America: Government by the Minority?

Posted by on October 15, 2012

By Jonathan Carlson, Minnesota School of Business-Lakeville Dean of Students

Thomas Jefferson once said, “We in America do not have a government by the majority—we have government by the majority who participate.”

Political Parties

So, if you don’t vote, you are leaving your government (not just in the public sense, but in the private as well) up to someone else. Sure, the person you vote for may not be elected, but they also may. And as we have seen in the Minnesota senate election from 2008 (the final margin was 312 votes) and the 2000 Presidential Election, it doesn’t take many votes to make a huge difference!

Then, since I have convinced you to head to the polls this November 6th, you should research your candidates. A great site to start with for the presidential election is If you want to invest a bit of time getting to know the candidates’ personal stories, Frontline has a great documentary on the two major party candidates.

To research more of the local Minnesota candidates, check out this link. Remember too that although the presidential election is big, bombastic and fun to watch, your local politicians are more likely to end up influencing your life directly.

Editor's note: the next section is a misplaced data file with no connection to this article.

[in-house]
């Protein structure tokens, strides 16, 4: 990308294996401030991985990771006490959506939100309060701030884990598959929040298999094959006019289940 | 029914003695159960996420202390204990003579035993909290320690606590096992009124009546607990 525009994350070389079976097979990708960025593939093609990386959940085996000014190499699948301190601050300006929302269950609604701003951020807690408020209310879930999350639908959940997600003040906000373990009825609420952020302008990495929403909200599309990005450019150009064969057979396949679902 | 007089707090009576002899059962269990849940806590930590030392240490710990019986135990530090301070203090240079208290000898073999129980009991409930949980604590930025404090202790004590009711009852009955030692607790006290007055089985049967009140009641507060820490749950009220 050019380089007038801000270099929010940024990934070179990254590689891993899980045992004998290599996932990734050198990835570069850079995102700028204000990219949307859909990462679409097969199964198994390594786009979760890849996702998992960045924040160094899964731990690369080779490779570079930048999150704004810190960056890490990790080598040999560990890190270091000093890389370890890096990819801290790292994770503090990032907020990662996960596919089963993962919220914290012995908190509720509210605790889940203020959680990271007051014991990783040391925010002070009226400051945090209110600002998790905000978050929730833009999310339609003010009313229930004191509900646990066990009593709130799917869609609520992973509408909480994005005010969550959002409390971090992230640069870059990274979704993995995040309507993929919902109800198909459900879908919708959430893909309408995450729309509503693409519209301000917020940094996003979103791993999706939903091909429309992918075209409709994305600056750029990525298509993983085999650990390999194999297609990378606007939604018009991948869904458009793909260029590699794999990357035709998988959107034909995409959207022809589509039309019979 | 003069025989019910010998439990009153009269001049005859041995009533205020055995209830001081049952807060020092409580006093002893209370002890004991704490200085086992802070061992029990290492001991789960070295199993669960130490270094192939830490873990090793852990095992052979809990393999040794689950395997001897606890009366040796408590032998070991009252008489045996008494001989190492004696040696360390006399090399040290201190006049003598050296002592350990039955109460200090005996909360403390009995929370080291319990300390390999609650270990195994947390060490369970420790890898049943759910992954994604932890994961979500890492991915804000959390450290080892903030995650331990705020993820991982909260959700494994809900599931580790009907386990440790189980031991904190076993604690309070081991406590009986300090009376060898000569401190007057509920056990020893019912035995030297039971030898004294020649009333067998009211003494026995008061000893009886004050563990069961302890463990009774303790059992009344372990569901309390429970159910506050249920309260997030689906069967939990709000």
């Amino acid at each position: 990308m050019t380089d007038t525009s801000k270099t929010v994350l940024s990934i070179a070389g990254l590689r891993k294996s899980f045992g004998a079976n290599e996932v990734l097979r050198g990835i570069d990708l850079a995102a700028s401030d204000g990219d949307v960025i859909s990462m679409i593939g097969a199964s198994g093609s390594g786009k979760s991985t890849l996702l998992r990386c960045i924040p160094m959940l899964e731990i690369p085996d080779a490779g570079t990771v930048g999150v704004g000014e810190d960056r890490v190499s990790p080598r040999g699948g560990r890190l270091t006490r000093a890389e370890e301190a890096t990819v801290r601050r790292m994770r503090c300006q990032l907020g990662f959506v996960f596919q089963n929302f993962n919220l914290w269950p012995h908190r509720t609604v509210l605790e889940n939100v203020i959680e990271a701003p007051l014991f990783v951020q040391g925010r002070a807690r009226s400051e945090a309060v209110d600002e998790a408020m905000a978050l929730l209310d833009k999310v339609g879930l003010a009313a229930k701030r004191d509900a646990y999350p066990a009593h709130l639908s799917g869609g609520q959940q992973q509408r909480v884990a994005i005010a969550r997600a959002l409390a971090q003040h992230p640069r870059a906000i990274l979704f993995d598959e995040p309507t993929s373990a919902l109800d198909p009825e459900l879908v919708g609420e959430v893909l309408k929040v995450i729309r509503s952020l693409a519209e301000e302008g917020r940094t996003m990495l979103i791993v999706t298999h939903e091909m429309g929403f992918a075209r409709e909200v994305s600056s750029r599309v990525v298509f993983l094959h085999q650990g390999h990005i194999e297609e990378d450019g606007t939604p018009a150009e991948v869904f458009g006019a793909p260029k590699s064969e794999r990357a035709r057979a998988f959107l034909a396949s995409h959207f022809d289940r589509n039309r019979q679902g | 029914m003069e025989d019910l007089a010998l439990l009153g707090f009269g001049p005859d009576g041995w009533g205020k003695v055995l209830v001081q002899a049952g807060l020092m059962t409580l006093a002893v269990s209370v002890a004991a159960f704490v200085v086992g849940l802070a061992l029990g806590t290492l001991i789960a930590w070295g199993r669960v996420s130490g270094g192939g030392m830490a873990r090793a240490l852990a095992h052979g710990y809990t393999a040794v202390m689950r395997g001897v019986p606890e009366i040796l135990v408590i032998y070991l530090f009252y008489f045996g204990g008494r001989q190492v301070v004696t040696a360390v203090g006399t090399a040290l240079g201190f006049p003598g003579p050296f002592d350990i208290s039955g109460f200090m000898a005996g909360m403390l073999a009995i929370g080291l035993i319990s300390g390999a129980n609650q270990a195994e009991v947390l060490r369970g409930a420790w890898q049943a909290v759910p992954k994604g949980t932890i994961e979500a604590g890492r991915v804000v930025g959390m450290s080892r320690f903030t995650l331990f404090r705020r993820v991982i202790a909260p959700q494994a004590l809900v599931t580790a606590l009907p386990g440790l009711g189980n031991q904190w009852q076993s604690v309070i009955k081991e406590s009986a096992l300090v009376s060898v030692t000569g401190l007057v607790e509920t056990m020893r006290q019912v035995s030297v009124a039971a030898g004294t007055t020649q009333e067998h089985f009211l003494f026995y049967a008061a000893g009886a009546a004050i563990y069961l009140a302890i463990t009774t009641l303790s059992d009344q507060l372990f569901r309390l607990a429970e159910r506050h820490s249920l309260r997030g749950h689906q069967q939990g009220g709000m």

As a note of caution, I would recommend that you not vote for someone based on their promises. All politicians promise things, and I don’t know of one that has kept every one of them. Their previous track record is a better indicator of what they will do, rather than their promises for the future.

Daniel Webster said, “There are men, in all ages…who mean to govern well; but they mean to govern. They promise to be kind masters; but Vote!they mean to be masters… They think there need be but little restraint upon themselves…The love of power may sink too deep in their own hearts…”

So, research, research, research, and then vote! You can choose whether you’re part of the minority or the majority. 


Thank you for your Interest in Minnesota School of Business.